“Eatonville is kind of ideal,” Karlin said.
The family moved there in July.
As Karlin gets to work in the small foothills town, other young doctors are beginning their residencies through the Tacoma Family Medicine program. Its goal is to train family physicians to work in underserved rural and urban communities.
MultiCare also has a residency program based in Puyallup. East Pierce Family Medicine welcomed its first group of residents this year.
“As we graduate residents, our hope is that a fair number of them will stay in the area,” said Dr. Bill Kriegsman, medical director.
More primary care physicians are needed in the region and across the country. The population is aging, and health care reform also means more people will become insured.
A survey from 18 months ago showed a shortage of 44 primary care physicians in the eastern Pierce County area, according to MultiCare.
Nationally, the Association of American Medical Colleges projects a shortage of 62,900 physicians, including 29,800 primary care physicians, by 2015.
A NATURAL FIT
Karlin said family medicine seemed a good fit for him. In Eatonville, he’ll treat pregnant women and infants, the elderly and everyone in between.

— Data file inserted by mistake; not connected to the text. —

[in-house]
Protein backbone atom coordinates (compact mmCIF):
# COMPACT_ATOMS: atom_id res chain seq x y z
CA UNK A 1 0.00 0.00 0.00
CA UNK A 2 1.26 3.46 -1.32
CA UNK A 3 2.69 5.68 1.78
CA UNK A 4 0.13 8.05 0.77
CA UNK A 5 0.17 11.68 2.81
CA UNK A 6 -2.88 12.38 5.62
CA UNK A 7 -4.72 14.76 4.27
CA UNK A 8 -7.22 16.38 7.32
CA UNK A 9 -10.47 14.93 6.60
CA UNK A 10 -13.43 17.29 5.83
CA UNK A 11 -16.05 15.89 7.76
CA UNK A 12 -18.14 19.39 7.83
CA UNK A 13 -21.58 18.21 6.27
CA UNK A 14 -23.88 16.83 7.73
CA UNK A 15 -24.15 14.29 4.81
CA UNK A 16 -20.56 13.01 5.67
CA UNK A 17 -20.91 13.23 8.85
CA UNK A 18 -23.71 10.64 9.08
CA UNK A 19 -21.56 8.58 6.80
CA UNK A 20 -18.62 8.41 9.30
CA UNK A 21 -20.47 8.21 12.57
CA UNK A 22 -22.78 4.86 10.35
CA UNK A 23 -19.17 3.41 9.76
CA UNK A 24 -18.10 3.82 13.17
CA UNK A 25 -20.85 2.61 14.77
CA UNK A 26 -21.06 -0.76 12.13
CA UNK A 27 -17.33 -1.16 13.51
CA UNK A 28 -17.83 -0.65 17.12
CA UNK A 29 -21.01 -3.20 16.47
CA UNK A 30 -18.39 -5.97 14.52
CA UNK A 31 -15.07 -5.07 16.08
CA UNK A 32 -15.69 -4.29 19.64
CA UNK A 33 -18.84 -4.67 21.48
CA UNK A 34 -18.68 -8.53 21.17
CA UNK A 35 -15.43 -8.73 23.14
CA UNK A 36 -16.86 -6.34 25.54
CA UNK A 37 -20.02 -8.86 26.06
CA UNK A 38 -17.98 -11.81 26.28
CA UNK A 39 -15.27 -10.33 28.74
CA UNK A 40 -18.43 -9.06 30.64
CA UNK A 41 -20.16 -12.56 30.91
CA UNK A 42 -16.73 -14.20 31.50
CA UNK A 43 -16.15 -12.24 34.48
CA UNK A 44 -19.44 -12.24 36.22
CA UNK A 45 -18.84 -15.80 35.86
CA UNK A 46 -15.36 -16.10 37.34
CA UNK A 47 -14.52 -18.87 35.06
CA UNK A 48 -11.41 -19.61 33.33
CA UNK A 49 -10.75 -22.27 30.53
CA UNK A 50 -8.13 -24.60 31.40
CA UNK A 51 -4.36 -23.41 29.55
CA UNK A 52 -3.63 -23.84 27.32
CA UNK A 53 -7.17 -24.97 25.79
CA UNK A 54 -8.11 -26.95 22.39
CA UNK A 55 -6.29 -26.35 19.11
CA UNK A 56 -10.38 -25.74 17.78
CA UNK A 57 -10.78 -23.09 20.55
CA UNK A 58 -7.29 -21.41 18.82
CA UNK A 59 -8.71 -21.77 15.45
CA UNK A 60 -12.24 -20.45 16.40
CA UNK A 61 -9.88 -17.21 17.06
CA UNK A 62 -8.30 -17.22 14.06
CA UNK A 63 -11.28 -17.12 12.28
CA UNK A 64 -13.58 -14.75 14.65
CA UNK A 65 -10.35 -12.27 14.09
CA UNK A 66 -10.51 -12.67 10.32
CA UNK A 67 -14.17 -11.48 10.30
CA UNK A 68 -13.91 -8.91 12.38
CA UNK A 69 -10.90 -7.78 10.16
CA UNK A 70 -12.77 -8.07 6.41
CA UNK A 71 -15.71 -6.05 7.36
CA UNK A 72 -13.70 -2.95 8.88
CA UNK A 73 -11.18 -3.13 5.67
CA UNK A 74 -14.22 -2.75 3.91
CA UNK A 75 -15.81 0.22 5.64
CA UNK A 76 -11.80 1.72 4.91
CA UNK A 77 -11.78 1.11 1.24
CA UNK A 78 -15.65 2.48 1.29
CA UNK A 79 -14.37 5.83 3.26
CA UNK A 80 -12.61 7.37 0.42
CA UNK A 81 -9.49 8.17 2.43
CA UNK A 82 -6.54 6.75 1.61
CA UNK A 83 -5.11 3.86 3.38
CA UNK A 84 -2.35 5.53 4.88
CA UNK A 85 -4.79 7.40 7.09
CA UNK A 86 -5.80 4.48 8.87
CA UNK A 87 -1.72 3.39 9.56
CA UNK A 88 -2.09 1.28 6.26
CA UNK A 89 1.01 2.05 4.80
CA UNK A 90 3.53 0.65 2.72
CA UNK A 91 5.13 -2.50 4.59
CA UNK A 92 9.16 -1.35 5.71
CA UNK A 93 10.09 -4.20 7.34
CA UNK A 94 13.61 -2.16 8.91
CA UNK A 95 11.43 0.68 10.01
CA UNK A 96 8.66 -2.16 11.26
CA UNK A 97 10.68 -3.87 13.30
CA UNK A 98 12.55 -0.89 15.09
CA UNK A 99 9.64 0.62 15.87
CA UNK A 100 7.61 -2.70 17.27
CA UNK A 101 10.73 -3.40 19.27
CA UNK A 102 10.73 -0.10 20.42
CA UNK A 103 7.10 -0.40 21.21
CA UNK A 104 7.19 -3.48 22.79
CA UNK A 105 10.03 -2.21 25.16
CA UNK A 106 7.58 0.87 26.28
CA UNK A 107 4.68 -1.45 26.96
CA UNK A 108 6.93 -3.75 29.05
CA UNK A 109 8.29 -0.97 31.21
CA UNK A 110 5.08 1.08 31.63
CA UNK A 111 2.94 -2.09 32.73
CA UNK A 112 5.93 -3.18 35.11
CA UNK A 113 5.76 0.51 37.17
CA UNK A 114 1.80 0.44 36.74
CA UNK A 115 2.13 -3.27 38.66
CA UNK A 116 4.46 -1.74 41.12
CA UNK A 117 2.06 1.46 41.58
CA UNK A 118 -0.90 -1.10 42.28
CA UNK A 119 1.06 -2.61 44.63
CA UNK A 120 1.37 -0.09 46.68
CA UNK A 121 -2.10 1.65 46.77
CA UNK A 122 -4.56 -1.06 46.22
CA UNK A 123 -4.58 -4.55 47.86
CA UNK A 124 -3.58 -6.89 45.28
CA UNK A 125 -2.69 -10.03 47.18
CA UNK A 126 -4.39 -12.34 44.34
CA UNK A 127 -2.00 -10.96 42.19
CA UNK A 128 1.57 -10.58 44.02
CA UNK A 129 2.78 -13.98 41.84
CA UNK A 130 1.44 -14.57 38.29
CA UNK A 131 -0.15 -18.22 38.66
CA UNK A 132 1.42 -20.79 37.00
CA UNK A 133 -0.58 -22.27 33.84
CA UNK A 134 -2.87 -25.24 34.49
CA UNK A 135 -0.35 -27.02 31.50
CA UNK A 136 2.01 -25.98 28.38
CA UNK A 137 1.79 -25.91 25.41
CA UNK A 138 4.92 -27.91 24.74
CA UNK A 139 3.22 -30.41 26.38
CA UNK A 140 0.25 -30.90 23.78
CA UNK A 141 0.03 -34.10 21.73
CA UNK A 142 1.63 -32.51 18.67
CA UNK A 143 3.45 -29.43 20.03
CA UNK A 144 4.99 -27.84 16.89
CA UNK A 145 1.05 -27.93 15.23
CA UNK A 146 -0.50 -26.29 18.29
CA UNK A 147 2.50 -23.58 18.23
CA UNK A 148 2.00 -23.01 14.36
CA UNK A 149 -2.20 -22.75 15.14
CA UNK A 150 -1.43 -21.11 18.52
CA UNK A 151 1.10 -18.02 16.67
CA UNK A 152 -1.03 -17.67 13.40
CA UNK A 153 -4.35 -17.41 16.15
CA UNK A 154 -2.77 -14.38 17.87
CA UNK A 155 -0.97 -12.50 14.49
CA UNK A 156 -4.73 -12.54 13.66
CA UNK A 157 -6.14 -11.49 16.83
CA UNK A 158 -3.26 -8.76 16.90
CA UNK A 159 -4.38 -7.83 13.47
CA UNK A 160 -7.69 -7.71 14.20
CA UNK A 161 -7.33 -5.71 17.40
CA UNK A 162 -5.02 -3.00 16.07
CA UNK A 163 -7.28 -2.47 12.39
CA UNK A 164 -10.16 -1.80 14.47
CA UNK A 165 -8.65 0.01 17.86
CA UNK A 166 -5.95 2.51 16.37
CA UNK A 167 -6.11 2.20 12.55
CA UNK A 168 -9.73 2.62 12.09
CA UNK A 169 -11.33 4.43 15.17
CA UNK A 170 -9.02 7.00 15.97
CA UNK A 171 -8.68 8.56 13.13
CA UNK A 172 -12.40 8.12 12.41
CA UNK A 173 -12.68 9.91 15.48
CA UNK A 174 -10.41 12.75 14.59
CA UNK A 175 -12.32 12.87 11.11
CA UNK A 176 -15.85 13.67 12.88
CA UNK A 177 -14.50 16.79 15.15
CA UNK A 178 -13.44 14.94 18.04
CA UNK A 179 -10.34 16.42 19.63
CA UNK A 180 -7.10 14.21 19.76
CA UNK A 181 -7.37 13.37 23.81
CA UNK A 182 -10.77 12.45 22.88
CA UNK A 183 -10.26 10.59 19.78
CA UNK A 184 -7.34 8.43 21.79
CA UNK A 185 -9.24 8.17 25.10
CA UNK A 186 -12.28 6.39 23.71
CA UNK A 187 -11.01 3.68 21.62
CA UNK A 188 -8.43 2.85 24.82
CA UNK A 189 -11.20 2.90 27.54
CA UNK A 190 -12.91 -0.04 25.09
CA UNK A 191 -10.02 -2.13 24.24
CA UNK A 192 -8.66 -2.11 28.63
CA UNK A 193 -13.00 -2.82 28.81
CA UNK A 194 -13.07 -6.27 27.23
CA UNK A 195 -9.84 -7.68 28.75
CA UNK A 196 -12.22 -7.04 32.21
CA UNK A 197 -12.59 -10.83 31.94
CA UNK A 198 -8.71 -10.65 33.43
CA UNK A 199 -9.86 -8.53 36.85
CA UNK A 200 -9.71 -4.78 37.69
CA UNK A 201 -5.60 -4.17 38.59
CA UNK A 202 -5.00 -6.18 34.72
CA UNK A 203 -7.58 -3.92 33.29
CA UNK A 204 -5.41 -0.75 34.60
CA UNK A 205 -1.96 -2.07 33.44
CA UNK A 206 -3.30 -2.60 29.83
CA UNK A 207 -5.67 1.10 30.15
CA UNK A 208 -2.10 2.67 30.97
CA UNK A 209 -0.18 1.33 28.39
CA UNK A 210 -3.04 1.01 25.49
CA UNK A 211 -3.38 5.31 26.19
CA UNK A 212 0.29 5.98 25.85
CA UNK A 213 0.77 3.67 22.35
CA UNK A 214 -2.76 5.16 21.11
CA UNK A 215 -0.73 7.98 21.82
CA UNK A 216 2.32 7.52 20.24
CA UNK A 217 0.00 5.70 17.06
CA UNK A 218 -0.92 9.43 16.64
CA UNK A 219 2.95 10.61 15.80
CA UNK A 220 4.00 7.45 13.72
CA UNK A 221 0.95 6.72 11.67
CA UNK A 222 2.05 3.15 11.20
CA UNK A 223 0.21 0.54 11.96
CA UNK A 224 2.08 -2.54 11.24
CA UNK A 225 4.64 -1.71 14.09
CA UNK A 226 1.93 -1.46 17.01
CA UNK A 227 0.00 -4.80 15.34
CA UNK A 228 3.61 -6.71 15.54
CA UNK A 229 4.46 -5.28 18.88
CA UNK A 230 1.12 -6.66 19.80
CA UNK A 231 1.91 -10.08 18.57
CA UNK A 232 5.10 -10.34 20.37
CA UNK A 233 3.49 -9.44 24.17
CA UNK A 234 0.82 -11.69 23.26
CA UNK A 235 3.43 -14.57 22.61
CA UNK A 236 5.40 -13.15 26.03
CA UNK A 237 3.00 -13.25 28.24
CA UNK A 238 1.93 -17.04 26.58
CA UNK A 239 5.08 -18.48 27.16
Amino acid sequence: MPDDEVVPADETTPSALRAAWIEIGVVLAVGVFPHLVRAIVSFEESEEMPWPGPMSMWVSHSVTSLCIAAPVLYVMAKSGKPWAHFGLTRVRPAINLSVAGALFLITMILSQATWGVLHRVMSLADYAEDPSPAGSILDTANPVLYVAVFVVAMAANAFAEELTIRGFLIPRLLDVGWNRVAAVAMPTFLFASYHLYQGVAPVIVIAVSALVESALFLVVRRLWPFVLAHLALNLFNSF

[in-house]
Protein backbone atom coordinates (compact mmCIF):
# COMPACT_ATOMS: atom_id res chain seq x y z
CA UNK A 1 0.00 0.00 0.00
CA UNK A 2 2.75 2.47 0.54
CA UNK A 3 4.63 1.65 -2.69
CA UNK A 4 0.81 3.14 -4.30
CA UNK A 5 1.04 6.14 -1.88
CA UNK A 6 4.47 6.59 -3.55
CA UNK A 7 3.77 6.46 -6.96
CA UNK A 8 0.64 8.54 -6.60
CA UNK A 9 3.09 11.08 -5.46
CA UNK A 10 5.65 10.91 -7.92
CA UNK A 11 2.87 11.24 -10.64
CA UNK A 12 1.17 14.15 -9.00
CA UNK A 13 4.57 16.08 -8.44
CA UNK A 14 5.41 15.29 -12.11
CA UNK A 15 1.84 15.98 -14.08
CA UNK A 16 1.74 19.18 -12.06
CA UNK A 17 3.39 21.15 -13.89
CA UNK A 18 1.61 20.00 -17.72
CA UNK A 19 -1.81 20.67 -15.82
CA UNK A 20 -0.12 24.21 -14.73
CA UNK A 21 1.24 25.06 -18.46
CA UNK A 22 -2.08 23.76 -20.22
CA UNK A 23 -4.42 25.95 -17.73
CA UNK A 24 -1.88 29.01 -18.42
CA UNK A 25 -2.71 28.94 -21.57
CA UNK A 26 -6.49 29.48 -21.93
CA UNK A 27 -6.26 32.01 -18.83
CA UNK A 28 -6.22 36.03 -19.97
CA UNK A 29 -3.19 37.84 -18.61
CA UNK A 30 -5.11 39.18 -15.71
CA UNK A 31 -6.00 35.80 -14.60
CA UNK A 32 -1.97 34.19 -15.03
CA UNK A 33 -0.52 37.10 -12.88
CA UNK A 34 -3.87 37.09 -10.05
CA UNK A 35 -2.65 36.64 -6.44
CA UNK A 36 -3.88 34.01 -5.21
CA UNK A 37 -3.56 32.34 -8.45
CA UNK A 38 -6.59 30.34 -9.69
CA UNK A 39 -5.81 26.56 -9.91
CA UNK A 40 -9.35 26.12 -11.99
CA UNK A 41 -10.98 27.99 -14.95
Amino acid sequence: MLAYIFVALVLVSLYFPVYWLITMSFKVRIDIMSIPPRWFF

One of his former science teachers feels he’ll succeed. Jim Clague, who’s taught at Eatonville High for 32 years, remembers when Karlin was in his biology and anatomy classes.
Karlin was a good student and also mature beyond his years, the teacher said.
“He was very empathetic with people. That’s why when I think of him as a physician – (I think) he’ll do wonderful things for his patients,” Clague said. “He’ll be a person for them rather than only a doctor for them.”
Karlin cited Clague’s anatomy class as an inspiration on his road to medicine.
He also recalled a boyhood experience that might also have planted some seeds: He helped an uncle remove toenails that were infected because of a medical condition. It’s possible pliers were involved, Karlin said with a laugh.
On Tuesday, Karlin ended his workday at the Eatonville clinic with patient Bonnie Beckstrom. The 66-year-old, who lives in town, said she’s been searching for a doctor for a while.
She hadn’t met Karlin before her checkup, but she said he seemed to be “a nice young man.”
She liked hearing he has local roots.
“With his training, he could go anywhere. But he came back here and is raising his family,” Beckstrom said, sitting in an exam room. “I think that’s nice.”
ALWAYS FELT LIKE HOME
Karlin and his wife are renting a place now but hope to build on part of the property where he grew up.
They plan to stick around.
The young physician has spent time in recent weeks getting reacquainted with his hometown – visiting the local pharmacy, stopping by the local bakery for lunch.
He’s run into people who knew him long before he had an “M.D.” behind his name.
He’s run into people who remember his mom. He likes being back in the place where she lived.
“To be able to go back to your hometown, where you already have that history and your family has been for years – it’s pretty fortunate,” Karlin said.
“To me, Eatonville always felt like home.”email@example.com 253-552-7058 blog.thenewstribune.com/street @TNTschilling